Big Brain Academy: Wii Degree

Game review by
Jinny Gudmundsen, Common Sense Media
Big Brain Academy: Wii Degree Game Poster Image
Thinking games become a party activity on the Wii.
Popular with kids

Parents say

age 7+
Based on 3 reviews

Kids say

age 6+
Based on 11 reviews

A lot or a little?

The parents' guide to what's in this game.

Educational Value

Kids can learn thinking and reasoning skills through by playing games that exercise the brain in different ways. Some tasks involve memorization and recollection, others basic mathematical operations. Kids will need to identify and recognize patterns, quickly place numbers and shapes in order, and use reasoning to deduce similarities in complex three-dimensional shapes. The ultimate goal of Big Brain Academy is to give players the opportunity to exercise their brain in different ways, including computation, memorization, analysis, identification, and reasoning.

Positive Messages

Fun game to play with a crowd.

Ease of Play

It's never too hard to figure out what to do or how to do it, but doing so with speed -- necessary for a better score -- can be challenging.

Violence & Scariness
Language
Consumerism

What parents need to know

Parents need to know that this game makes kids think. And it's fun to boot! It's best experienced as a group (or with a larger group divided into teams), and is a good choice for multi-generational play and for those just getting into the Wii. On the hardest level, one of the math games expects players to know negative numbers, so don't start this game with kids who are too young.

User Reviews

  • Parents say
  • Kids say
Parent of a 9 and 13 year old Written bymavikedi November 17, 2009

Another option for family game night.

Fun family activity but it can be hard to play against each other competitively - too much time between events. It can also be harder for younger children, if t... Continue reading
Parent of a 6 and 10 year old Written byjaxmom1998 April 9, 2008
Kid, 9 years old August 27, 2009

It is so bad

The worst game i ever played
Kid, 12 years old April 9, 2008

its ok

its brain less what you think

What's it about?

BIG BRAIN ACADEMY: WII DEGREE is a sequel to Big Brain Academy, the hit 2006 Nintendo DS title that put players through brain-teasing paces as students at Big Brain Academy. Dr. Lobe, the graduation-cap-wearing, ghost-like moderator from the original Big Brain Academy, greets all incoming students; he acts as your guide, but he will also goad you into playing his brainteaser games with some amusing malarkey about building a heavier brain. The game boils down to a collection of Mini games that be played alone or in a group. You can also send your training scores to others over the WiiConnect 24 service so that your friends can try to beat your scores.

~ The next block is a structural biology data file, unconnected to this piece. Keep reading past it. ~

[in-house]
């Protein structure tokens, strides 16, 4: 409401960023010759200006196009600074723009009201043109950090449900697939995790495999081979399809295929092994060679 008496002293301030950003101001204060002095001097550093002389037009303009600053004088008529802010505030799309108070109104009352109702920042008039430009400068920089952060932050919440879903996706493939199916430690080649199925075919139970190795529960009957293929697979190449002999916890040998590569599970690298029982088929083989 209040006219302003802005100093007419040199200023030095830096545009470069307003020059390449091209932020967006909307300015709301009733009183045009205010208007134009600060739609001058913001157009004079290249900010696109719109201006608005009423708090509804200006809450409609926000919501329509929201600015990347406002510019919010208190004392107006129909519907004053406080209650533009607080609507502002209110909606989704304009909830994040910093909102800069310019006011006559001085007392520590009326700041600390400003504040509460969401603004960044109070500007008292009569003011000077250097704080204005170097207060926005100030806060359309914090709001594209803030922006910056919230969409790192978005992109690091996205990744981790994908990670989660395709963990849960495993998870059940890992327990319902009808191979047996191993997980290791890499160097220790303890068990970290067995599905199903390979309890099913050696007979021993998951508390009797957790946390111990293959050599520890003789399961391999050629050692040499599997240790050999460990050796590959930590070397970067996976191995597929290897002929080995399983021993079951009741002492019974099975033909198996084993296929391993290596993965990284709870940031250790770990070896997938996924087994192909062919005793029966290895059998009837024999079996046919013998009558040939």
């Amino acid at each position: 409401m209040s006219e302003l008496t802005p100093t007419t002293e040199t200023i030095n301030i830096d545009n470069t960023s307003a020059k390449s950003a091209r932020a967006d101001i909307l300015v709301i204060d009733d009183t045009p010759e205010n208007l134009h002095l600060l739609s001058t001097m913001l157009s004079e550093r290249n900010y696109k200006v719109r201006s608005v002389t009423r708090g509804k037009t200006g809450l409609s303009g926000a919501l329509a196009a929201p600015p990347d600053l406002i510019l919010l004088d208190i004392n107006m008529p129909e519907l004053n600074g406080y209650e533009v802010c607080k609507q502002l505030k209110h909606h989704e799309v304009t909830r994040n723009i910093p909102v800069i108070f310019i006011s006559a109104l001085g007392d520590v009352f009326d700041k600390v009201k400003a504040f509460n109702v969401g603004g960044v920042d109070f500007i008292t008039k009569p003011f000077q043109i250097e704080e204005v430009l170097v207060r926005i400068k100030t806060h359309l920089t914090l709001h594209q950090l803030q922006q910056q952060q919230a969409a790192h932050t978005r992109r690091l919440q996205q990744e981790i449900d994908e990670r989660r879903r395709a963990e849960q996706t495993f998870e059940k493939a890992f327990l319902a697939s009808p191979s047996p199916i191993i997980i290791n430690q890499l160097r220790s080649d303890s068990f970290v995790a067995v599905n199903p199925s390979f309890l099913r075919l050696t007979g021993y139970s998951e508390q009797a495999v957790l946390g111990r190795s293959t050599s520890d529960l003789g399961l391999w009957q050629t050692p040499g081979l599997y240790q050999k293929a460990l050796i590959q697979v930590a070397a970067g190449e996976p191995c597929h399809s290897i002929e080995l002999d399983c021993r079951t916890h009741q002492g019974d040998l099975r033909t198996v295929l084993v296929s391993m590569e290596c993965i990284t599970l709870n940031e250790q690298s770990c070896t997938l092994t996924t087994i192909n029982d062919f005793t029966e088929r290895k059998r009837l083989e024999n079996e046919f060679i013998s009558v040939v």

Is it any good?

What sets this compilation of Mini games apart from other Wii Mini games like WarioWare: Smooth Moves and Wii Play is the intellectual challenge of the gameplay. These are games thinking -- and they are actually fun. Anyone intimidated by the hand-eye coordination needed to be good at video games will find this game's simple pointer controls easy to master.

But Wii Degree isn't perfect. There are three areas for group play, but only one area, Mind Sprint, allows you to go head-to-head answering questions with other players on a split screen. Otherwise, the multi-player action is about taking turns with one controller, which just isn't as much fun as all being in the action at once. If you are looking for Wii software to play in groups, especially cross-generational ones, add this game to your library. It's refreshingly different and levels the playing field between gamers and non-gamers.

Talk to your kids about ...

  • Families can talk about why the Wii is easier to play than traditional gaming systems. Which of these thinking games do you like best? Is it because you are good at that kind of game?

  • Did you find that you got better the more you played? Do you think it's important to "train you brain" with games that make you think?

Game details

For kids who love thinking games

Our editors recommend

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